October 31, 2013 /24-7PressRelease/ -- Arthroscopic knee surgery malpractice case may proceed to trial---
Article provided by Richard A. Shallcross & Associates, PLLC
Visit us at http://www.shallcrosslaw.com
Under Oklahoma law, a patient wanting to establish a presumption of medical malpractice by a doctor during a surgery must show that the patient sustained an injury which was caused by something solely within the control of the doctor, and that such an injury does not ordinarily occur under the circumstances, absent negligence.
Often, a doctor will argue that the patient lacks enough evidence to even proceed to a trial. However, the Oklahoma Supreme Court case of Smith v. Hines provides an example where the patient successfully fought back against such an argument.
Knee surgery leads to thigh injury
The patient sought the care of an orthopedic surgeon, after suffering "problems" with her left knee and hearing it "pop" when she walked downstairs or squatted. The patient was diagnosed with a softening of cartilage under the kneecap, and the surgeon performed arthroscopic surgery on the knee.
Prior to the surgery, the patient's problems were limited to her left knee and her left thigh muscles functioned normally. However, following the procedure, the patient was approached by one of the postoperative nurses who indicated that there had been an "incident" during the operation which damaged the patient's femoral nerve in her thigh.
Immediately after the surgery, it became apparent that the patient's left thigh muscles were not functioning normally. She saw the surgeon for eight post-surgical visits and also underwent physical therapy. Despite this, her left thigh muscle never returned to normal function and it began to atrophy--so much so that it appeared visibly smaller than her right thigh.
The patient filed suit against the surgeon. The surgeon alleged that the patient had not even presented sufficient evidence to have a day in court, and the District Court agreed. The patient appealed to the Oklahoma Supreme Court.
Strap restraint may have caused the injury
The surgeon's argument was that the femoral nerve injury was "idiopathic"--that it occurred spontaneously or for an unknown reason--and was not caused by the negligence of anyone and occurred outside of surgery. Thus, he argued there was an entire absence of proof on a material issue that the patient had to prove to support her claim.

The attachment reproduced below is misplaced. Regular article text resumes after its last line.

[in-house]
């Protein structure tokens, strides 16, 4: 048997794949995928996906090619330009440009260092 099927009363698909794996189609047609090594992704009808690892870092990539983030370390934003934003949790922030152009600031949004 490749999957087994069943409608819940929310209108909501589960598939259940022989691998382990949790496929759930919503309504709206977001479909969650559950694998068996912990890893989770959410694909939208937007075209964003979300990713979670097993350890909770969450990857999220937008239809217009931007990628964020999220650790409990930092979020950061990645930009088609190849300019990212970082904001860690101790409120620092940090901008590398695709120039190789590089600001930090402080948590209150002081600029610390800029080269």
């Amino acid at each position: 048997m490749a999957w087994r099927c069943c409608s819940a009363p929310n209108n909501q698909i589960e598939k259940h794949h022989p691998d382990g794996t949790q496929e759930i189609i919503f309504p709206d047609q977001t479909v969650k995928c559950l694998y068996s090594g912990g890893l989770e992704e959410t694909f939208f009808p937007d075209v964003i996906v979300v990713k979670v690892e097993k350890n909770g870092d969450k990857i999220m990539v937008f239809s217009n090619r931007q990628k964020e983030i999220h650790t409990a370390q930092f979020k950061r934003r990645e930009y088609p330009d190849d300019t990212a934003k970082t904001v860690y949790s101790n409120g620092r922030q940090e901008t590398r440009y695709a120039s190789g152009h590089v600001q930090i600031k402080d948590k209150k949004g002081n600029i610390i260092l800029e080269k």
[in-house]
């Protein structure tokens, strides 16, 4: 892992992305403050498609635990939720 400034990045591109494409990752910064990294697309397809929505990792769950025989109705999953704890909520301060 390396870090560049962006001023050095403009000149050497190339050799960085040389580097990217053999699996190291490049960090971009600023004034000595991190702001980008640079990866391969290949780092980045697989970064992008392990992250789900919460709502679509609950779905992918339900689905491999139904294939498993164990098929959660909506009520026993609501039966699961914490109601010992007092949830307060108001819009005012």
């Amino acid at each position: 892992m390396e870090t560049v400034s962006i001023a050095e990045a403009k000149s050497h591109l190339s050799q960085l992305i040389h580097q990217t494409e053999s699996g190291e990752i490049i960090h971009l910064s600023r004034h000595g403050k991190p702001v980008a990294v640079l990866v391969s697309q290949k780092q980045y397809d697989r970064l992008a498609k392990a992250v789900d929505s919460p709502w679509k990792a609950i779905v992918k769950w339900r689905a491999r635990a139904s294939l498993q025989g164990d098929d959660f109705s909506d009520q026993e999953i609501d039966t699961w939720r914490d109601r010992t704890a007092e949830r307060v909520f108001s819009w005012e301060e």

However, the Supreme Court noted that the patient had been seen by a board-certified neurologist after the surgery. While the neurologist generally discounted several possible theories for the injury, he did not rule out one theory: that the femoral nerve injury could have occurred as a result of a strap restraint used during the surgery.
The Supreme Court held that testimony, such as the neurologist's, indicating that an injury could have been caused by an instrumentality or action of a third party was sufficient to avoid a pretrial judgment against the patient's case. Where there was not an absence of proof that the surgeon's treatment legally and actually caused the patient's personal injuries, the issue of whether the surgeon caused the injury should be presented to the jury. The Supreme Court reversed the earlier decision of the District Court, and the patient would have her day in court.
Developing the evidence for your case
If you were injured during a surgery due to the malpractice of others, you should seek an attorney who possesses the experience and resources required to thoroughly develop the evidence, including hiring qualified medical expert witnesses, interviewing the treating doctors, and preparing your case for trial. It is important that you be represented by someone who will dedicate themselves to pursuing the compensation you deserve for your injuries.
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